Here we are, less than one week until a total solar eclipse crosses the United States. For the past three years, my excitement has been building, and all of my eclipse-chaser friends have been saying, “You HAVE to go see totality!” The path of totality (the narrow region where the Sun will appear totally blocked) is relatively convenient for North Americans, but many people won’t be able to travel and witness the total phase of the eclipse.
At our evening observing sessions at the Public Observatory, we’ve shared views of Mars, Jupiter, Saturn, the Moon, and other astronomical objects with thousands of visitors. But Neptune, the most distant planet in the Solar...
Astronomy enthusiasts around the world are gearing up for Tuesday’s celestial show: the transit of Venus across the face of the Sun. The small black dot of Venus, silhouetted against the bright Sun, will be visible with safe solar telescopes and, to those with especially good vision, with the naked eye when protected by eclipse glasses.
If you visit the Public Observatory during its daytime hours in May (1–3pm on Wednesday through Saturday, weather permitting), you can use the 16” telescope to observe an object which looks a lot like the Moon. Hanging in a blue sky, it shines with yellowish reflected sunlight.
The universe is about 13.7 billion years old and has expanded since its beginning at the Big Bang. Because distant objects appear to be receding as the universe expands, the light from them is “stretched” out, altering its wavelength to the red part of the electromagnetic spectrum. This “redshift” can be measured for every object in deep space.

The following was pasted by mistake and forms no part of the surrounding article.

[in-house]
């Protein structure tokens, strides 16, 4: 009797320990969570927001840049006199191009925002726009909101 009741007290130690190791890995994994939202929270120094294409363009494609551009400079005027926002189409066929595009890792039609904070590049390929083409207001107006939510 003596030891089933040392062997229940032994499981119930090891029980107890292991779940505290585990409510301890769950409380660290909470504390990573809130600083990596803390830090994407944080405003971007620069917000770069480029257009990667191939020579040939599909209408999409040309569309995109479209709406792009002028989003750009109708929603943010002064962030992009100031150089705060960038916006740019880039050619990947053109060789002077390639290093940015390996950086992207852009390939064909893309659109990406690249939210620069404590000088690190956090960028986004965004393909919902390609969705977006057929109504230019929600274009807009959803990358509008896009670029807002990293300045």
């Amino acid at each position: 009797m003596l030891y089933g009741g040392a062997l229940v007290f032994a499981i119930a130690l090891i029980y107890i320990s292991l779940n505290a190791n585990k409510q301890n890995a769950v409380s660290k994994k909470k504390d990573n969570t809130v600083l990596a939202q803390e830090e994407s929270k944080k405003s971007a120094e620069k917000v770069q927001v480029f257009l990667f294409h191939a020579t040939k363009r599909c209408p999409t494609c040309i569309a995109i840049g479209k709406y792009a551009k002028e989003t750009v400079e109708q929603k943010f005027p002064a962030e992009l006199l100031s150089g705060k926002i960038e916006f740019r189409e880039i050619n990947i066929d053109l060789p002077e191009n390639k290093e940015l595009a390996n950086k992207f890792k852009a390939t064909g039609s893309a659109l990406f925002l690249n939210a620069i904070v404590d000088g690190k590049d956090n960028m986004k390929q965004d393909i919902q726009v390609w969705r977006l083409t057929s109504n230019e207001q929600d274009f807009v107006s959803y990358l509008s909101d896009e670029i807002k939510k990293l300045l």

The night opened with few clouds and a bright waxing gibbous moon. Alex and I, interns at the National Air and Space Museum, stood outside with Sean O'Brien, astronomy educator at the Museum and Albert Einstein Planetarium technician, to survey the sky and anticipate the night. This was my first star party at the Museum. As we set up, the first line of visitors formed outside the door of the Public Observatory waiting for 6 p.m. — opening time. We set up the Tele Vue telescope first. The view was spectacular. Along the terminator, the line between the dark and light sides of the Moon, craters popped between the stark white of the moon and the blue of the sky.
For the month of June, 30 beautiful images of the solar system are on display on the terrace by the Independence Avenue entrance. They are part of the From Earth to the Solar System exhibition developed by the Smithsonian Astrophysical Observatory/Chandra with the NASA Astrobiology Institute.